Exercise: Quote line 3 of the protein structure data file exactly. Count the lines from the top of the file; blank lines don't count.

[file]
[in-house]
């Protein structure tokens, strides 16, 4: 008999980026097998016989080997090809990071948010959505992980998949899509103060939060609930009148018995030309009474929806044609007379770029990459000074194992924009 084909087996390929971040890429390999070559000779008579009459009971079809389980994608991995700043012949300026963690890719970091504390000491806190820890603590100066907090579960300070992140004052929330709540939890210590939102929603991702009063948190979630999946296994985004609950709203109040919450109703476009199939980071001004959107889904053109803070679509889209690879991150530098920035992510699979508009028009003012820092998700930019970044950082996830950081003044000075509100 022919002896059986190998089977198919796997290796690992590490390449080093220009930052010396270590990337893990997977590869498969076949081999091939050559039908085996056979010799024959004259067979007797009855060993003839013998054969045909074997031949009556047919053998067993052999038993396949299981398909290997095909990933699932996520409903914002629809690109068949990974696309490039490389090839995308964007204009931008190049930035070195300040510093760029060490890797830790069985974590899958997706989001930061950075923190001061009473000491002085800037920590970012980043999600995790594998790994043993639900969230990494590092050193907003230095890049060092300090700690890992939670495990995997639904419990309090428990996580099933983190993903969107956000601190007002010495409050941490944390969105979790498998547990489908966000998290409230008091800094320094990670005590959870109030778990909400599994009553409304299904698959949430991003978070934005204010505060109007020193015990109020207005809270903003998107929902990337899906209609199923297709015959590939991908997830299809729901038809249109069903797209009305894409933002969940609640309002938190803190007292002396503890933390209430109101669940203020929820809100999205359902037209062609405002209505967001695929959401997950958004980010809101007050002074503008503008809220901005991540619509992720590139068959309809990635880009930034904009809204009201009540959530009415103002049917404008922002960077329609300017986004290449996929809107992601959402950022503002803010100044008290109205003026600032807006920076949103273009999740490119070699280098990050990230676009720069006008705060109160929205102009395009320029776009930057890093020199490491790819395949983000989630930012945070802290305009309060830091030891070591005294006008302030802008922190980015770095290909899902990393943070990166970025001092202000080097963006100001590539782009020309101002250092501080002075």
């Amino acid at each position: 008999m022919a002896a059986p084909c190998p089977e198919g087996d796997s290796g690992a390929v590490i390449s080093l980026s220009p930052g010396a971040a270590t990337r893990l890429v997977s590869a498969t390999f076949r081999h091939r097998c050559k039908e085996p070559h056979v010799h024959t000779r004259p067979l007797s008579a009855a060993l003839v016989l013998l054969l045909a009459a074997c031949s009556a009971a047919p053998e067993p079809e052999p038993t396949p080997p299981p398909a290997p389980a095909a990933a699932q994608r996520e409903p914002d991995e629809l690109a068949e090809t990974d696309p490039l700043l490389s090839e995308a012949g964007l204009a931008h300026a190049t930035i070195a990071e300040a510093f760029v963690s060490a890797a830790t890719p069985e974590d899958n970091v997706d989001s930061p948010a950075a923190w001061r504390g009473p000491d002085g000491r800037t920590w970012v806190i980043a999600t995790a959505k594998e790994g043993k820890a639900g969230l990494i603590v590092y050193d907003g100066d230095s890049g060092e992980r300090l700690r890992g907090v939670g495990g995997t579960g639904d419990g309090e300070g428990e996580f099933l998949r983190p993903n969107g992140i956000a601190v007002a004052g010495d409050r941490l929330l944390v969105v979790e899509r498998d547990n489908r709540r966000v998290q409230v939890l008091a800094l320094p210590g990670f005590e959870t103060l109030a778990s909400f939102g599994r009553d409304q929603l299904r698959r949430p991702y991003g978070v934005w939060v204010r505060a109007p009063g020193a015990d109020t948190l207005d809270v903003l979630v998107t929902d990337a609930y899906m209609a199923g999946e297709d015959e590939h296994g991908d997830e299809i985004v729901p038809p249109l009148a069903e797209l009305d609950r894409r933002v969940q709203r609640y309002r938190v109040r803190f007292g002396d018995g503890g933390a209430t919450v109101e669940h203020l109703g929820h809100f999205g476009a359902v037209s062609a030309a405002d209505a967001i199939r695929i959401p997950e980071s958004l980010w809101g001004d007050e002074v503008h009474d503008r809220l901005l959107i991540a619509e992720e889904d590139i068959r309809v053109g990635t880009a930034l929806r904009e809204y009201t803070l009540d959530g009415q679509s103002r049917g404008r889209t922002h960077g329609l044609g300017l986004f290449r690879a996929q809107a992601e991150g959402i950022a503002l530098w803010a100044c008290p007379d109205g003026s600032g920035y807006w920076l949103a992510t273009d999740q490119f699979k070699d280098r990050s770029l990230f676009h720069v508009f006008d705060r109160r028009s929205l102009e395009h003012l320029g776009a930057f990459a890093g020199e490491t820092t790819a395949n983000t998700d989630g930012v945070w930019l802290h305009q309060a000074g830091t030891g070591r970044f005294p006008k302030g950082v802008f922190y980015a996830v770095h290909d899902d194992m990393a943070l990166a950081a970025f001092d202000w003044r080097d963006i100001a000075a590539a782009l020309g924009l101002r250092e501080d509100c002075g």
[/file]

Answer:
């Amino acid at each position: 008999m022919a002896a059986p084909c190998p089977e198919g087996d796997s290796g690992a390929v590490i390449s080093l980026s220009p930052g010396a971040a270590t990337r893990l890429v997977s590869a498969t390999f076949r081999h091939r097998c050559k039908e085996p070559h056979v010799h024959t000779r004259p067979l007797s008579a009855a060993l003839v016989l013998l054969l045909a009459a074997c031949s009556a009971a047919p053998e067993p079809e052999p038993t396949p080997p299981p398909a290997p389980a095909a990933a699932q994608r996520e409903p914002d991995e629809l690109a068949e090809t990974d696309p490039l700043l490389s090839e995308a012949g964007l204009a931008h300026a190049t930035i070195a990071e300040a510093f760029v963690s060490a890797a830790t890719p069985e974590d899958n970091v997706d989001s930061p948010a950075a923190w001061r504390g009473p000491d002085g000491r800037t920590w970012v806190i980043a999600t995790a959505k594998e790994g043993k820890a639900g969230l990494i603590v590092y050193d907003g100066d230095s890049g060092e992980r300090l700690r890992g907090v939670g495990g995997t579960g639904d419990g309090e300070g428990e996580f099933l998949r983190p993903n969107g992140i956000a601190v007002a004052g010495d409050r941490l929330l944390v969105v979790e899509r498998d547990n489908r709540r966000v998290q409230v939890l008091a800094l320094p210590g990670f005590e959870t103060l109030a778990s909400f939102g599994r009553d409304q929603l299904r698959r949430p991702y991003g978070v934005w939060v204010r505060a109007p009063g020193a015990d109020t948190l207005d809270v903003l979630v998107t929902d990337a609930y899906m209609a199923g999946e297709d015959e590939h296994g991908d997830e299809i985004v729901p038809p249109l009148a069903e797209l009305d609950r894409r933002v969940q709203r609640y309002r938190v109040r803190f007292g002396d018995g503890g933390a209430t919450v109101e669940h203020l109703g929820h809100f999205g476009a359902v037209s062609a030309a405002d209505a967001i199939r695929i959401p997950e980071s958004l980010w809101g001004d007050e002074v503008h009474d503008r809220l901005l959107i991540a619509e992720e889904d590139i068959r309809v053109g990635t880009a930034l929806r904009e809204y009201t803070l009540d959530g009415q679509s103002r049917g404008r889209t922002h960077g329609l044609g300017l986004f290449r690879a996929q809107a992601e991150g959402i950022a503002l530098w803010a100044c008290p007379d109205g003026s600032g920035y807006w920076l949103a992510t273009d999740q490119f699979k070699d280098r990050s770029l990230f676009h720069v508009f006008d705060r109160r028009s929205l102009e395009h003012l320029g776009a930057f990459a890093g020199e490491t820092t790819a395949n983000t998700d989630g930012v945070w930019l802290h305009q309060a000074g830091t030891g070591r970044f005294p006008k302030g950082v802008f922190y980015a996830v770095h290909d899902d194992m990393a943070l990166a950081a970025f001092d202000w003044r080097d963006i100001a000075a590539a782009l020309g924009l101002r250092e501080d509100c002075g």